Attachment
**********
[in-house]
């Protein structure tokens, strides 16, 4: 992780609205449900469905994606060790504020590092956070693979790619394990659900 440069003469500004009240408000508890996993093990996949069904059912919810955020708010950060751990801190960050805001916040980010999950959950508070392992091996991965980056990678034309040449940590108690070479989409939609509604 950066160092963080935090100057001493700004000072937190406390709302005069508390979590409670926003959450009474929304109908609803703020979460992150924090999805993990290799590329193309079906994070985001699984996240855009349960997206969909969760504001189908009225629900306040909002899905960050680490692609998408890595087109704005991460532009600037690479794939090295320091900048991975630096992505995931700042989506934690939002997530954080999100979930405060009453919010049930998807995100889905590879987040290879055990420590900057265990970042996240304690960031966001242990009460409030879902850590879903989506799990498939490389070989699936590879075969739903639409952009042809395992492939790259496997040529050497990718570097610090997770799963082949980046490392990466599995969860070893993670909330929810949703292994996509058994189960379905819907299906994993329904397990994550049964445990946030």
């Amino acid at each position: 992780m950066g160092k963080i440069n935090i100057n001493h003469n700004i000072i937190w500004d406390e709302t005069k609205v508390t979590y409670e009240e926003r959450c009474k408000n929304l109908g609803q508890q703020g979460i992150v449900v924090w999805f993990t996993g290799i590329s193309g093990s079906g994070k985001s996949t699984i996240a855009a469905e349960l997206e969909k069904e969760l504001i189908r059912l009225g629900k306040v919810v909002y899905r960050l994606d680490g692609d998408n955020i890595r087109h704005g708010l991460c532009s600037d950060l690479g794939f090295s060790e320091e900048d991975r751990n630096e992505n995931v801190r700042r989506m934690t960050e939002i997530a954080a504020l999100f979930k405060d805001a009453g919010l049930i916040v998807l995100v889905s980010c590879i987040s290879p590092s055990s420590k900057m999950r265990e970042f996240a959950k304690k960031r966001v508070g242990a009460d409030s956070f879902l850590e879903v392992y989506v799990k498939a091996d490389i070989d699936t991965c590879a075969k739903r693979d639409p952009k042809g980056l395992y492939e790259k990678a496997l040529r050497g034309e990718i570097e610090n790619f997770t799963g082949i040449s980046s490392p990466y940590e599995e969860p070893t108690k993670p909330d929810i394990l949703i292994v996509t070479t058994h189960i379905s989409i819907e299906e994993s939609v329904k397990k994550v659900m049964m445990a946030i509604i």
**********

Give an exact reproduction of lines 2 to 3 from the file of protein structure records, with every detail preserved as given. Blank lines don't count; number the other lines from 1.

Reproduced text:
């Protein structure tokens, strides 16, 4: 992780609205449900469905994606060790504020590092956070693979790619394990659900 440069003469500004009240408000508890996993093990996949069904059912919810955020708010950060751990801190960050805001916040980010999950959950508070392992091996991965980056990678034309040449940590108690070479989409939609509604 950066160092963080935090100057001493700004000072937190406390709302005069508390979590409670926003959450009474929304109908609803703020979460992150924090999805993990290799590329193309079906994070985001699984996240855009349960997206969909969760504001189908009225629900306040909002899905960050680490692609998408890595087109704005991460532009600037690479794939090295320091900048991975630096992505995931700042989506934690939002997530954080999100979930405060009453919010049930998807995100889905590879987040290879055990420590900057265990970042996240304690960031966001242990009460409030879902850590879903989506799990498939490389070989699936590879075969739903639409952009042809395992492939790259496997040529050497990718570097610090997770799963082949980046490392990466599995969860070893993670909330929810949703292994996509058994189960379905819907299906994993329904397990994550049964445990946030």
């Amino acid at each position: 992780m950066g160092k963080i440069n935090i100057n001493h003469n700004i000072i937190w500004d406390e709302t005069k609205v508390t979590y409670e009240e926003r959450c009474k408000n929304l109908g609803q508890q703020g979460i992150v449900v924090w999805f993990t996993g290799i590329s193309g093990s079906g994070k985001s996949t699984i996240a855009a469905e349960l997206e969909k069904e969760l504001i189908r059912l009225g629900k306040v919810v909002y899905r960050l994606d680490g692609d998408n955020i890595r087109h704005g708010l991460c532009s600037d950060l690479g794939f090295s060790e320091e900048d991975r751990n630096e992505n995931v801190r700042r989506m934690t960050e939002i997530a954080a504020l999100f979930k405060d805001a009453g919010l049930i916040v998807l995100v889905s980010c590879i987040s290879p590092s055990s420590k900057m999950r265990e970042f996240a959950k304690k960031r966001v508070g242990a009460d409030s956070f879902l850590e879903v392992y989506v799990k498939a091996d490389i070989d699936t991965c590879a075969k739903r693979d639409p952009k042809g980056l395992y492939e790259k990678a496997l040529r050497g034309e990718i570097e610090n790619f997770t799963g082949i040449s980046s490392p990466y940590e599995e969860p070893t108690k993670p909330d929810i394990l949703i292994v996509t070479t058994h189960i379905s989409i819907e299906e994993s939609v329904k397990k994550v659900m049964m445990a946030i509604i």